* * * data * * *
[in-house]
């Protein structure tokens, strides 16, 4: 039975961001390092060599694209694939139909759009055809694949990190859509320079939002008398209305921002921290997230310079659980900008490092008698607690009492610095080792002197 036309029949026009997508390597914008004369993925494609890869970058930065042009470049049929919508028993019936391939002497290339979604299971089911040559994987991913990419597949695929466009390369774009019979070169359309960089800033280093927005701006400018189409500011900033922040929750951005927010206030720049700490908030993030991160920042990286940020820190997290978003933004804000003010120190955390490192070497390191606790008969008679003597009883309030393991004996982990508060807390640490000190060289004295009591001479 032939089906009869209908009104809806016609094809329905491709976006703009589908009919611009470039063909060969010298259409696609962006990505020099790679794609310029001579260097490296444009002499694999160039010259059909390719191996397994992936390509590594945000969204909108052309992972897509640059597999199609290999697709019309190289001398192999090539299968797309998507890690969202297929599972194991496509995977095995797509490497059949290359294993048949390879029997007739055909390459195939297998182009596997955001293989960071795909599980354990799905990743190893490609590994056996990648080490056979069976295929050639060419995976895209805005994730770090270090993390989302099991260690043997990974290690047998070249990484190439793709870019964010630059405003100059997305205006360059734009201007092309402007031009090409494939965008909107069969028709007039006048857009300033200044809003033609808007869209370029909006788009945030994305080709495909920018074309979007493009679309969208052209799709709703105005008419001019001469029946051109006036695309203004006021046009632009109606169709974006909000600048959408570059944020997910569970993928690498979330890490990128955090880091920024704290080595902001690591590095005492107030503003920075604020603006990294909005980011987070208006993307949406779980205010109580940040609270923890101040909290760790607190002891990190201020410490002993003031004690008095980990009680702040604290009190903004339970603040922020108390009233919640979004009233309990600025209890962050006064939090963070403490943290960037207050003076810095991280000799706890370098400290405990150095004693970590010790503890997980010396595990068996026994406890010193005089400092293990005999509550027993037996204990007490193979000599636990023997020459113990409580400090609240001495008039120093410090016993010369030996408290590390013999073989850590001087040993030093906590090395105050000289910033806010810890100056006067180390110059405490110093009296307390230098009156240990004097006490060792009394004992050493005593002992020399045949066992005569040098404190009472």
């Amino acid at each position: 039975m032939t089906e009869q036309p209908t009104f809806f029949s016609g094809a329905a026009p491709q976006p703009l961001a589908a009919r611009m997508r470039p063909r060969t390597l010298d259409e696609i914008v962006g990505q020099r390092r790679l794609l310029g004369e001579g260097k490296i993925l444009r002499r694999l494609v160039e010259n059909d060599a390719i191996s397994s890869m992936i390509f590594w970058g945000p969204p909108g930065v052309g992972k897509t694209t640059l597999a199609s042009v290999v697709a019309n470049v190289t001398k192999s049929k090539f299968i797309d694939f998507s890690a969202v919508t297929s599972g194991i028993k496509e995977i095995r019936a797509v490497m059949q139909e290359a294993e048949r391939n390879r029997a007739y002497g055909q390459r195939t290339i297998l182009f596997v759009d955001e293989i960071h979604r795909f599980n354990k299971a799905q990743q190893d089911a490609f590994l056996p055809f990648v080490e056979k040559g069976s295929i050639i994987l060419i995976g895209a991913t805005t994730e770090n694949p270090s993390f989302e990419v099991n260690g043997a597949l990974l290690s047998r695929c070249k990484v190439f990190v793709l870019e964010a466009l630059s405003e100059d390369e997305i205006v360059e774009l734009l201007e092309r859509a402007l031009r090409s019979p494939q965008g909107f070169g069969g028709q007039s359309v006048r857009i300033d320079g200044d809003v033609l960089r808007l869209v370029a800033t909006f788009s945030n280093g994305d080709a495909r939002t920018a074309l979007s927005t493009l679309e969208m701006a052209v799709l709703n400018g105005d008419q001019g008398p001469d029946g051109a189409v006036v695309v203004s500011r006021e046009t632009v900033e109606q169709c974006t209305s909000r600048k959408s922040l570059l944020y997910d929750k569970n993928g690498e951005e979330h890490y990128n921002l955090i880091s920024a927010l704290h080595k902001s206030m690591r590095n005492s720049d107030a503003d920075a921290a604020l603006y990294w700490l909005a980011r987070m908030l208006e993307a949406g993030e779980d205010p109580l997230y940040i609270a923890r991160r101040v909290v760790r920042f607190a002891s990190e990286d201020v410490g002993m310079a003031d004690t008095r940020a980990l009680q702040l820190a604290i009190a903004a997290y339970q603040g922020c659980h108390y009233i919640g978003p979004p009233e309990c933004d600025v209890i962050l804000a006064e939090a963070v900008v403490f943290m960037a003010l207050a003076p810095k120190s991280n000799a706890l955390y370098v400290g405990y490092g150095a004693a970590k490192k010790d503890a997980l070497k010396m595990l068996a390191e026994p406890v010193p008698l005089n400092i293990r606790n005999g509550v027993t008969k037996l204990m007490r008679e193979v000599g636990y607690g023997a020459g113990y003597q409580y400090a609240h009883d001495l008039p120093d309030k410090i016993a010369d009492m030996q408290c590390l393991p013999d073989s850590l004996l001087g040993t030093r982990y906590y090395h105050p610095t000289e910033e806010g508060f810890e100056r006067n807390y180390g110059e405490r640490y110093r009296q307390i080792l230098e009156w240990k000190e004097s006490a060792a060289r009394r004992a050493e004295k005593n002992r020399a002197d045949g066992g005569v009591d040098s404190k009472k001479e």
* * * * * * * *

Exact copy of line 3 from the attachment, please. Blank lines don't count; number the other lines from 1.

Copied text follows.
């Amino acid at each position: 039975m032939t089906e009869q036309p209908t009104f809806f029949s016609g094809a329905a026009p491709q976006p703009l961001a589908a009919r611009m997508r470039p063909r060969t390597l010298d259409e696609i914008v962006g990505q020099r390092r790679l794609l310029g004369e001579g260097k490296i993925l444009r002499r694999l494609v160039e010259n059909d060599a390719i191996s397994s890869m992936i390509f590594w970058g945000p969204p909108g930065v052309g992972k897509t694209t640059l597999a199609s042009v290999v697709a019309n470049v190289t001398k192999s049929k090539f299968i797309d694939f998507s890690a969202v919508t297929s599972g194991i028993k496509e995977i095995r019936a797509v490497m059949q139909e290359a294993e048949r391939n390879r029997a007739y002497g055909q390459r195939t290339i297998l182009f596997v759009d955001e293989i960071h979604r795909f599980n354990k299971a799905q990743q190893d089911a490609f590994l056996p055809f990648v080490e056979k040559g069976s295929i050639i994987l060419i995976g895209a991913t805005t994730e770090n694949p270090s993390f989302e990419v099991n260690g043997a597949l990974l290690s047998r695929c070249k990484v190439f990190v793709l870019e964010a466009l630059s405003e100059d390369e997305i205006v360059e774009l734009l201007e092309r859509a402007l031009r090409s019979p494939q965008g909107f070169g069969g028709q007039s359309v006048r857009i300033d320079g200044d809003v033609l960089r808007l869209v370029a800033t909006f788009s945030n280093g994305d080709a495909r939002t920018a074309l979007s927005t493009l679309e969208m701006a052209v799709l709703n400018g105005d008419q001019g008398p001469d029946g051109a189409v006036v695309v203004s500011r006021e046009t632009v900033e109606q169709c974006t209305s909000r600048k959408s922040l570059l944020y997910d929750k569970n993928g690498e951005e979330h890490y990128n921002l955090i880091s920024a927010l704290h080595k902001s206030m690591r590095n005492s720049d107030a503003d920075a921290a604020l603006y990294w700490l909005a980011r987070m908030l208006e993307a949406g993030e779980d205010p109580l997230y940040i609270a923890r991160r101040v909290v760790r920042f607190a002891s990190e990286d201020v410490g002993m310079a003031d004690t008095r940020a980990l009680q702040l820190a604290i009190a903004a997290y339970q603040g922020c659980h108390y009233i919640g978003p979004p009233e309990c933004d600025v209890i962050l804000a006064e939090a963070v900008v403490f943290m960037a003010l207050a003076p810095k120190s991280n000799a706890l955390y370098v400290g405990y490092g150095a004693a970590k490192k010790d503890a997980l070497k010396m595990l068996a390191e026994p406890v010193p008698l005089n400092i293990r606790n005999g509550v027993t008969k037996l204990m007490r008679e193979v000599g636990y607690g023997a020459g113990y003597q409580y400090a609240h009883d001495l008039p120093d309030k410090i016993a010369d009492m030996q408290c590390l393991p013999d073989s850590l004996l001087g040993t030093r982990y906590y090395h105050p610095t000289e910033e806010g508060f810890e100056r006067n807390y180390g110059e405490r640490y110093r009296q307390i080792l230098e009156w240990k000190e004097s006490a060792a060289r009394r004992a050493e004295k005593n002992r020399a002197d045949g066992g005569v009591d040098s404190k009472k001479e």